Ways to prevent sibling conflict during probate

Having substantial assets may cause a parent in Michigan to feel anxious over the way the children will deal with the news of who gets what in the estate plan. According to Forbes magazine, much of the potential for disputes over inheritance may be anticipated and addressed ahead of time.

Even if sibling rivalry is kicking in before the parent has passed, there is no need to take such drastic measures as eliminating the assets so no one gets them. However, if the parent owns a significant amount of personal property, heirlooms and real estate, and the likelihood of conflict is high, he or she may want to go as far as to designate that all items are sold at auction, and the money divided evenly. Someone who would rather keep things in the family may want to have a professional mediator assist with the discussion when finalizing the estate plan.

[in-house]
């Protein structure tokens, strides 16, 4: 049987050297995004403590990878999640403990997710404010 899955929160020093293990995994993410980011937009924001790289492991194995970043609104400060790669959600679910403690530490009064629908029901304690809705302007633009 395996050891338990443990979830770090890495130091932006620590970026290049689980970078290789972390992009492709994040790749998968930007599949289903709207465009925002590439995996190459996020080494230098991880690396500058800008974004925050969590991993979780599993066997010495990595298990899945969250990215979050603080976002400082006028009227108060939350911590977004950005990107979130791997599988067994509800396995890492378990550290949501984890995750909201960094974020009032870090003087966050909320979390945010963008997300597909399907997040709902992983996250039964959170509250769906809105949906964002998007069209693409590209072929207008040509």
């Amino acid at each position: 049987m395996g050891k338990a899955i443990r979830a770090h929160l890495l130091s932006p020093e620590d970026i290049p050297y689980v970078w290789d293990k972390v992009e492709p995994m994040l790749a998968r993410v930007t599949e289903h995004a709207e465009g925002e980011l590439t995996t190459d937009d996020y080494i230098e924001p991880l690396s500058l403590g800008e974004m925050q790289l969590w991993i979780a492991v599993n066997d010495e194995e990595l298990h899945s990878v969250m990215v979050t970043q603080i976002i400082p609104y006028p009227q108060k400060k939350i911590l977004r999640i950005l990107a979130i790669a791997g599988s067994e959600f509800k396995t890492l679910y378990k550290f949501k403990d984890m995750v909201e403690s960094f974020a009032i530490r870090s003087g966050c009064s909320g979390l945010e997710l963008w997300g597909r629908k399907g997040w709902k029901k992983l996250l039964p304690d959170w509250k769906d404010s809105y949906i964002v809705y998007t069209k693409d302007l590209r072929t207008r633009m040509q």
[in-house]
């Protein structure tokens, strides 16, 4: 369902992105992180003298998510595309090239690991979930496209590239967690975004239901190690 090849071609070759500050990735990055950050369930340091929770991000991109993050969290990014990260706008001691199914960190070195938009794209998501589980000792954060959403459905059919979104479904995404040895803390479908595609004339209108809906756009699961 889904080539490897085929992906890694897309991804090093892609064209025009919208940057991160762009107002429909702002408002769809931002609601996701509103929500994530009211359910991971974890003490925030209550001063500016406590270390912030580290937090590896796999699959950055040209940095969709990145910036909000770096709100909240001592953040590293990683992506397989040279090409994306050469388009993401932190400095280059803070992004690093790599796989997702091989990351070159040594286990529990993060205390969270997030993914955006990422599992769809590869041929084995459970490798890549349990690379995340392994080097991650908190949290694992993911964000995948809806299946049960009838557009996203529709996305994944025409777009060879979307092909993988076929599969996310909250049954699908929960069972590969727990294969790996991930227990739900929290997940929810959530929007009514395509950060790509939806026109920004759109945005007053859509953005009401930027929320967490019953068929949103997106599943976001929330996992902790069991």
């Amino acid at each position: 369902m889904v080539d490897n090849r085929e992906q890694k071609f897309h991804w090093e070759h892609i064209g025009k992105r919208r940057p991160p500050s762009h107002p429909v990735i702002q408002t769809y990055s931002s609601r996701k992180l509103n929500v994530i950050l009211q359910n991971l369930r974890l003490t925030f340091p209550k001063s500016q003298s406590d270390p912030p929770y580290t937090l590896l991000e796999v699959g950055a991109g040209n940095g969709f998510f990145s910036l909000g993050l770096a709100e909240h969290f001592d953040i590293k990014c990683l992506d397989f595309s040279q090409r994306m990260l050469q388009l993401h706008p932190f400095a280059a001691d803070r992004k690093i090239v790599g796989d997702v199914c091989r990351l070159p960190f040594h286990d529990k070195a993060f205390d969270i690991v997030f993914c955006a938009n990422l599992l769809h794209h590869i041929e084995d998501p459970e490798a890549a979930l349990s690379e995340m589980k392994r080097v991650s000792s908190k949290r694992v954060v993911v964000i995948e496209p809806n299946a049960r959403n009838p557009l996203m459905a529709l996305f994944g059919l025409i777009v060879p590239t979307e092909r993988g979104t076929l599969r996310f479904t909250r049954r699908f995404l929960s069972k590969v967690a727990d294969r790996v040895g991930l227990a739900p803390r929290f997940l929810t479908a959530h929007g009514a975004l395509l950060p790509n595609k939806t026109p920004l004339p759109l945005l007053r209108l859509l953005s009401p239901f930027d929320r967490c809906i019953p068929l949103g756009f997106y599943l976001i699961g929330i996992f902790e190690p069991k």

AAII Journal also advises that parents include children in the inheritance discussion early in the game, but suggests a separate, detailed list of personal items and who they will go to, in addition to financial assets. However, experts do not recommend that children receive a copy of the will. Life changes and other factors may necessitate that the document be updated, and siblings may see the new stipulations as rejections or losses of what they felt they were being promised before. It is a good idea to update the plan regularly to ensure that changes do not throw things out of balance and to keep the distribution as equal as possible.

A divorce or remarriage is another factor that can muddy the waters when it comes to the perception of fairness. This is particularly true when joint assets may automatically pass to a second spouse, in which case the children may not receive any inheritance at all.